Three Hallmark Outdoor Skills
There are a plethora of wilderness skills and topics to learn depending on your interests, whether mountaineering, canoeing, fly-fishing, or hunting. The bushcraft and survival realm are no different. Like studying a martial art, each field has its own set of basics and I’ve listed what I consider to be the top 3 skills for wilderness living, using some of the more traditional skills. These are focused on living in the backcountry in comfort, not in eking out a miserable night during an unexpected emergency, though possessing these skills will surely help you get through such an ordeal.
1. Knifecraft: whittling and carving your own tools from wood you’ve gathered is nearly a lost art. Making spoons, bowls, carving deadfalls, cutting notches, fashioning digging sticks and bows are just a few of the ways to reconnect with your surroundings. Find a quality knife that fits well you (i.e, not the tacti-cool blade touted in the latest issue of Survival Beast & Brawn Magazine). Next, learn how to sharpen it and then carve constantly during freetime, around camp, or in your backyard. As many of you know, I’m a fan of the Swedish Puukkos (Mora knives) but there are many fine bushcraft-specific blades out there. Kellam knives, Bark River, and Frost all fine companies to consider. A crook knife and Swedish spoon gouge is ideal if you plan to do some finer woodworking around the evening fire.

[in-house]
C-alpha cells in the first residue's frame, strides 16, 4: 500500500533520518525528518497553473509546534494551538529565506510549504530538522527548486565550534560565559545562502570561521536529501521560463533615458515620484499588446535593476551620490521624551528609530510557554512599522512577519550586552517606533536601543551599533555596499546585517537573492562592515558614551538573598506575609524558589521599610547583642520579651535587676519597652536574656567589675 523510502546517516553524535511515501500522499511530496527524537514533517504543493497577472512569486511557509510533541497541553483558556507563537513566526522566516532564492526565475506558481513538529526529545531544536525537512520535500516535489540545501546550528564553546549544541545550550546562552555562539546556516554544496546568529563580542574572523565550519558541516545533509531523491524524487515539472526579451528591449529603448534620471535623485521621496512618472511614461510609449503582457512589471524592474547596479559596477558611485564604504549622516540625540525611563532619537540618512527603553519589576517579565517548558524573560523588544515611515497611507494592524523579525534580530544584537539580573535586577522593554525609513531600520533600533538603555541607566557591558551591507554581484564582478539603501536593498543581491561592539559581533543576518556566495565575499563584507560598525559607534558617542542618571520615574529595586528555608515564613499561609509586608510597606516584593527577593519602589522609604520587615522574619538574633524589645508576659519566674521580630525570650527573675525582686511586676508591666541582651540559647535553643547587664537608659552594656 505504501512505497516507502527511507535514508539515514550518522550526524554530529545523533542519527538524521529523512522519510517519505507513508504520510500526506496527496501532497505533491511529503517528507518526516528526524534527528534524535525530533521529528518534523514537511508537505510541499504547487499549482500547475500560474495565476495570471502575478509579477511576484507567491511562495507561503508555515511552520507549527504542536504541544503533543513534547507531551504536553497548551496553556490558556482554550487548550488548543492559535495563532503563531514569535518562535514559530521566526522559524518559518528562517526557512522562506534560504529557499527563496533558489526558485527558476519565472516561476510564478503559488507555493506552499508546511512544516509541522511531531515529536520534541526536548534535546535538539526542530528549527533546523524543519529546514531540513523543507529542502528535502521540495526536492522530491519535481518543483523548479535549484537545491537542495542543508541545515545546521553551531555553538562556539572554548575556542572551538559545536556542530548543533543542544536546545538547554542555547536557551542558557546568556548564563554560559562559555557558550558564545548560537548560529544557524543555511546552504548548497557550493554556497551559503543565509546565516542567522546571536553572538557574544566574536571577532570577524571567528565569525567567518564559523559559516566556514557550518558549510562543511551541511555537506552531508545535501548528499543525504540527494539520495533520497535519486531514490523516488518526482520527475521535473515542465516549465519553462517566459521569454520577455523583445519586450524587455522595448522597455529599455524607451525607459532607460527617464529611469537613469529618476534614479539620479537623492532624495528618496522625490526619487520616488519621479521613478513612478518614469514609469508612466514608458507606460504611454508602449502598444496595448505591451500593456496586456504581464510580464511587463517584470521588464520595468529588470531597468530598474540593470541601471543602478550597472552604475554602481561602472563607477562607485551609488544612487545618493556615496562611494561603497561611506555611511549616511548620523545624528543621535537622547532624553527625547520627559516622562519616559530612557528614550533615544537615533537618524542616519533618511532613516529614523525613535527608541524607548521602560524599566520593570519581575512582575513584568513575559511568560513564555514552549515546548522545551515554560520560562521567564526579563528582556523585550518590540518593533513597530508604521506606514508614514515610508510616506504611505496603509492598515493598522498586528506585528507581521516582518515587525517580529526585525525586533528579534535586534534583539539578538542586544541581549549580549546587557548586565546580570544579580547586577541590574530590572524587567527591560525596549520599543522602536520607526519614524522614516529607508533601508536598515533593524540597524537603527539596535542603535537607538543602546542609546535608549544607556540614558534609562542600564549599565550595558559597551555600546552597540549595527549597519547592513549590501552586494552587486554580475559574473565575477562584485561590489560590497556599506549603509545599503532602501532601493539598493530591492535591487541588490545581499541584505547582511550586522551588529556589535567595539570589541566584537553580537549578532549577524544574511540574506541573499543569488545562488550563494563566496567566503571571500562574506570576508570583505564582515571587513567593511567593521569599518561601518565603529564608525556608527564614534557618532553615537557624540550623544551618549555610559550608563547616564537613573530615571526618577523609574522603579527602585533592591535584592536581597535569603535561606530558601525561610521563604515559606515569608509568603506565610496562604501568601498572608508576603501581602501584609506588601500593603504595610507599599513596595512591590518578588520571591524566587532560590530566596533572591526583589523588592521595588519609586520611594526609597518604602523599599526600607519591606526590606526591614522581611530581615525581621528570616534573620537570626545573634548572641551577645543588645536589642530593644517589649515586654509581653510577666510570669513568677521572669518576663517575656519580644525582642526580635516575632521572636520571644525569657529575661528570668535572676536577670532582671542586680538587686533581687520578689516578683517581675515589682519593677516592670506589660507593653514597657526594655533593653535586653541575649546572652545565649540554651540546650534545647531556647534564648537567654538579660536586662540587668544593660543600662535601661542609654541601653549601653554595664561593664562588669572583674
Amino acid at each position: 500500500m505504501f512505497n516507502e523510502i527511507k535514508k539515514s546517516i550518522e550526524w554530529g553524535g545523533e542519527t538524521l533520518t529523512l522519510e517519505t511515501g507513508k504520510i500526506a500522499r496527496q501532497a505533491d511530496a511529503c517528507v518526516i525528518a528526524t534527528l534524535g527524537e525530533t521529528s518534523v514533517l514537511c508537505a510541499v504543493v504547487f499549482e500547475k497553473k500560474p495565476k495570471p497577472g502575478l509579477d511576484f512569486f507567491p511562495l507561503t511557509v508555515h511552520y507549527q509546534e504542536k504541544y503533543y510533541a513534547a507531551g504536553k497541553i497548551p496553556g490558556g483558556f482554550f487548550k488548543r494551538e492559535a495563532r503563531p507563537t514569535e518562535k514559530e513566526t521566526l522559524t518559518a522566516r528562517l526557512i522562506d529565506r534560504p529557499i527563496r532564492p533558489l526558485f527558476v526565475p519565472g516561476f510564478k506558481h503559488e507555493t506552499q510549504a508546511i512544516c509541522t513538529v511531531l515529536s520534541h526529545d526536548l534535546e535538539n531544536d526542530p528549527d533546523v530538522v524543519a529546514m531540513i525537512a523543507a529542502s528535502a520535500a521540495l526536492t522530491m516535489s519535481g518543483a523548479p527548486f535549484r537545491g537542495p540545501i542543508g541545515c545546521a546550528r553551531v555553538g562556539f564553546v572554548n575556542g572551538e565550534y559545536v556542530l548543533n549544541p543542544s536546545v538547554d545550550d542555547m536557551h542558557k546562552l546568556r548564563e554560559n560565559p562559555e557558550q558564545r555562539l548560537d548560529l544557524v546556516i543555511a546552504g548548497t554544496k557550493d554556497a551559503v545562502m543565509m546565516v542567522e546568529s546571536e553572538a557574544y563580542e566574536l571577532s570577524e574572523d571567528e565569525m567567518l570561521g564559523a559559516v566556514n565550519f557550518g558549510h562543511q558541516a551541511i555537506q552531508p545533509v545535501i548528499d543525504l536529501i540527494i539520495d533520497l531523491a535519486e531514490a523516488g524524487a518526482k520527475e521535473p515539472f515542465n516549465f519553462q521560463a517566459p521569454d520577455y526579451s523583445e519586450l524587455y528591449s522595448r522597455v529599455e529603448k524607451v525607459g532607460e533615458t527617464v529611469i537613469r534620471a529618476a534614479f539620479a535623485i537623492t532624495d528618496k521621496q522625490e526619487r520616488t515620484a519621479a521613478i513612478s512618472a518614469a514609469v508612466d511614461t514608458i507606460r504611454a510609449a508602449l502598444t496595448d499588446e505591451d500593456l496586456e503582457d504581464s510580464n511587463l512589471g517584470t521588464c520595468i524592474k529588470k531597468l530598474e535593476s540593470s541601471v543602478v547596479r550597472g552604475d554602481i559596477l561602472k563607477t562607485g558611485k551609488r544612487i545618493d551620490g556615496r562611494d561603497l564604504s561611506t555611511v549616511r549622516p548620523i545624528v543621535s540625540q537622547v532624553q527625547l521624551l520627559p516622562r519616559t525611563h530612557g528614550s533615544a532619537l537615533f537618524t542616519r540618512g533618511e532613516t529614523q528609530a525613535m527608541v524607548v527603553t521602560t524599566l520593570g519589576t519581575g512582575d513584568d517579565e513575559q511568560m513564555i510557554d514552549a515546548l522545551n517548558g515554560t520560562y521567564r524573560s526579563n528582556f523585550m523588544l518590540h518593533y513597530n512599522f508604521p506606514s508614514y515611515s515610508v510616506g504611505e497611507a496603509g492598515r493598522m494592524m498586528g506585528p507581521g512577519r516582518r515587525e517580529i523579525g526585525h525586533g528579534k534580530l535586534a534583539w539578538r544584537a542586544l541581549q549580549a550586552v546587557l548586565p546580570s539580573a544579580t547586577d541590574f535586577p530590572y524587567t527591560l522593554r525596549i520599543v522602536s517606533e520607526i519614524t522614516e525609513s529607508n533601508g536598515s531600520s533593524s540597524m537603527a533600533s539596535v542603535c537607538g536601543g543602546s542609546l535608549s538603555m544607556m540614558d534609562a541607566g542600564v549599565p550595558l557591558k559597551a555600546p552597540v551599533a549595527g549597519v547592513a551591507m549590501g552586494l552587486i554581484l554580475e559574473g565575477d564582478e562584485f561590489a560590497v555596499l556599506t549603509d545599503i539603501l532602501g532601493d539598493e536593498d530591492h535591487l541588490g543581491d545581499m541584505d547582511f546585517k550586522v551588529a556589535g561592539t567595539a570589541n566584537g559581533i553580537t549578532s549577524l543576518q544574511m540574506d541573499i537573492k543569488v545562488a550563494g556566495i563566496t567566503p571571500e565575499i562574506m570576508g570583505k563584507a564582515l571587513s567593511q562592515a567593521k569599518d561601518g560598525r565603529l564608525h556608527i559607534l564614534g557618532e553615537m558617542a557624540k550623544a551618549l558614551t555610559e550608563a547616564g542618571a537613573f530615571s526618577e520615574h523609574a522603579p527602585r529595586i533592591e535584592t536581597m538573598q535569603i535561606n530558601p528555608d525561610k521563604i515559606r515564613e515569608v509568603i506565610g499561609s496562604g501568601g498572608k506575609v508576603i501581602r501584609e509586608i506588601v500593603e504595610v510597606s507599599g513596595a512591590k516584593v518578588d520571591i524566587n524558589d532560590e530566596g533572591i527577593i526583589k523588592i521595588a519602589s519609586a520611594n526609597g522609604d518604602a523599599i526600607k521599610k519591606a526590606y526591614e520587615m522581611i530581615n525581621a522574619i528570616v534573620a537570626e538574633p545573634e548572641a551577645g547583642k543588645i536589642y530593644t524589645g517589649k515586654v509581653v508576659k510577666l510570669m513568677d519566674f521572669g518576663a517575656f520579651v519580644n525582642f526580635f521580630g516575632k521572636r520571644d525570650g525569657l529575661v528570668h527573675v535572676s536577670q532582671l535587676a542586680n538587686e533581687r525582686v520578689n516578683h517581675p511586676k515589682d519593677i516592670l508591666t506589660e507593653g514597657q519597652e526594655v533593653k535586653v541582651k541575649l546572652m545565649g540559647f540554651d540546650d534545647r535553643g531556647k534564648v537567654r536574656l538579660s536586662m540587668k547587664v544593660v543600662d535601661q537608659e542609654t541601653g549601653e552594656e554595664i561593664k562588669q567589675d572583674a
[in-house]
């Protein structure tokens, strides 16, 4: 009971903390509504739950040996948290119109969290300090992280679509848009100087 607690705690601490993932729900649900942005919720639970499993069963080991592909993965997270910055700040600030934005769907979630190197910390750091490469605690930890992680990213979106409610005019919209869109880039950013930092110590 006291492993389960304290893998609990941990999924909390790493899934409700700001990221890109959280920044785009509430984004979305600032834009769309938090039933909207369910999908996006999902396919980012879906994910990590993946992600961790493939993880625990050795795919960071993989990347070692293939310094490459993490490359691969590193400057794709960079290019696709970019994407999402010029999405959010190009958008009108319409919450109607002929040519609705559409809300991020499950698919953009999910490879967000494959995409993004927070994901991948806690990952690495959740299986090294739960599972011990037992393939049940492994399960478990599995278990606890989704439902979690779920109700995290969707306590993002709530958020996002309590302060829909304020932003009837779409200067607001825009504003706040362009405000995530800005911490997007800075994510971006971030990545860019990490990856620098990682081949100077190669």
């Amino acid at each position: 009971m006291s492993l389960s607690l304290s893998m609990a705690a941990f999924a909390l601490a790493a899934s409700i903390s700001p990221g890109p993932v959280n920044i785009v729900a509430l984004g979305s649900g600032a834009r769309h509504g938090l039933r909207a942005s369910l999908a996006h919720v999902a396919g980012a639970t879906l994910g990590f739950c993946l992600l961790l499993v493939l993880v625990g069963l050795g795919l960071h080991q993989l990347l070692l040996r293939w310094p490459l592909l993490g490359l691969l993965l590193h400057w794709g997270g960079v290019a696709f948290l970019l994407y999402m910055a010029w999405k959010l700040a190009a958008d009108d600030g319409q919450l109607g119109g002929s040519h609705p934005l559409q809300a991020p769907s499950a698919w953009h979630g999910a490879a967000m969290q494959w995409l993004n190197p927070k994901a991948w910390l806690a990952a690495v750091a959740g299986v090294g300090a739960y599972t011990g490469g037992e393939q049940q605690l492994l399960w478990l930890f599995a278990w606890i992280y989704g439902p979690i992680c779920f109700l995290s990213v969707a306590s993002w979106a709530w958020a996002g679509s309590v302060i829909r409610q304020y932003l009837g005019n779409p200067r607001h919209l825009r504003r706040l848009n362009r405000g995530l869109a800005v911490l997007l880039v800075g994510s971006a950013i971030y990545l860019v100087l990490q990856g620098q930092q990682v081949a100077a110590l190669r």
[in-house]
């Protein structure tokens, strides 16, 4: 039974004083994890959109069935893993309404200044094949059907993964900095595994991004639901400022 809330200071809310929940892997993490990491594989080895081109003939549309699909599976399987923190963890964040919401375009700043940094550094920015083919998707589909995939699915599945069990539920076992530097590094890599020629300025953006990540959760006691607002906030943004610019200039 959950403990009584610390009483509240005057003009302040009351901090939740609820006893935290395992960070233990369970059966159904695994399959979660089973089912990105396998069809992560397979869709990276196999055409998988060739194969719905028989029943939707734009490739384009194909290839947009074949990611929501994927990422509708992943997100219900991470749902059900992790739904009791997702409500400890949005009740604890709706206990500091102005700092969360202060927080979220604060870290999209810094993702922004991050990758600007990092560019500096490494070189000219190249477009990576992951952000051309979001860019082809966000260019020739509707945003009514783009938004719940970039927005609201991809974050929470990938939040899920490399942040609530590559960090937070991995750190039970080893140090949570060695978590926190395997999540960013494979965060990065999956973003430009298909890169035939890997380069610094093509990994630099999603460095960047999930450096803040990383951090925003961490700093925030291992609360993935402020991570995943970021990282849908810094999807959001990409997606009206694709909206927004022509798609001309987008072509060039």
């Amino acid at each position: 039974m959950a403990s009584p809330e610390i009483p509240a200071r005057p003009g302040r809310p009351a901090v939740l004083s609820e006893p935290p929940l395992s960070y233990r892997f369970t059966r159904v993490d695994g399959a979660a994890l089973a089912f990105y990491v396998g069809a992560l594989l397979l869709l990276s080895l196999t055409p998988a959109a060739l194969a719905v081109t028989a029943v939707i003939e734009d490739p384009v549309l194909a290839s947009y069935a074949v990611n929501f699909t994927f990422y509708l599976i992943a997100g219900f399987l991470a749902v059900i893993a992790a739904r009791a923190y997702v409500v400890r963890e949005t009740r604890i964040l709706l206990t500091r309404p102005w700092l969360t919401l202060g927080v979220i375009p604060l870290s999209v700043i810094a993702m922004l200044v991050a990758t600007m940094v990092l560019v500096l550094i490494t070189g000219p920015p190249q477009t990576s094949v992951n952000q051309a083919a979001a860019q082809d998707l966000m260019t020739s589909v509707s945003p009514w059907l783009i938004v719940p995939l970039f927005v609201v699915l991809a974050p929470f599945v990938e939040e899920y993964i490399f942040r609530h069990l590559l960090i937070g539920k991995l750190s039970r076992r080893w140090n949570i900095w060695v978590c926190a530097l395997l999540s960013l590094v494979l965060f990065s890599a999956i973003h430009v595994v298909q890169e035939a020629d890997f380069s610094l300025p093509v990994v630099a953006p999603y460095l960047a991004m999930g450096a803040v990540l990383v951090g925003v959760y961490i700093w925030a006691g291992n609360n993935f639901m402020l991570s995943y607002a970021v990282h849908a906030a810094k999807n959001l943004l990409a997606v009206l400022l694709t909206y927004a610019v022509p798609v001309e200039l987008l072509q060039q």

2. Firemaking: can you light a fire under cold, wet conditions with just one match or with the first pass of your spark rod? This isn’t about luck or reality show-gimmicks but about following the logical steps for firelighting that will ensure your success. Learn the tipi firelay or the survival firelay and then become adept at making fire in the cold, rain, snow, at night via headlamp, with one hand, and using various tinders. Firemaking is a skill of repetition so buy a box of strike-anywhere matches and practice until you can finally get it done with only one match in under ninety seconds.
3. Sheltermaking: this covers a lot of ground from camp selection to tarp rigging, building lean-tos, Quinzees, and wickiups, to making a fire and shelter combo work smoothly. The area I’d start with is learning to set up a tarp using two different hitches such as the timber hitch and half-hitch. Then practice your skills under a variety of environmental conditions and with different configurations (diamond, A-frame, etc…). I rarely use a tent in the backcountry and prefer either a nylon 8×8 Campmor tarp or, if weight isn’t an issue, a 12×12 canvas tarp from Panther Primitives.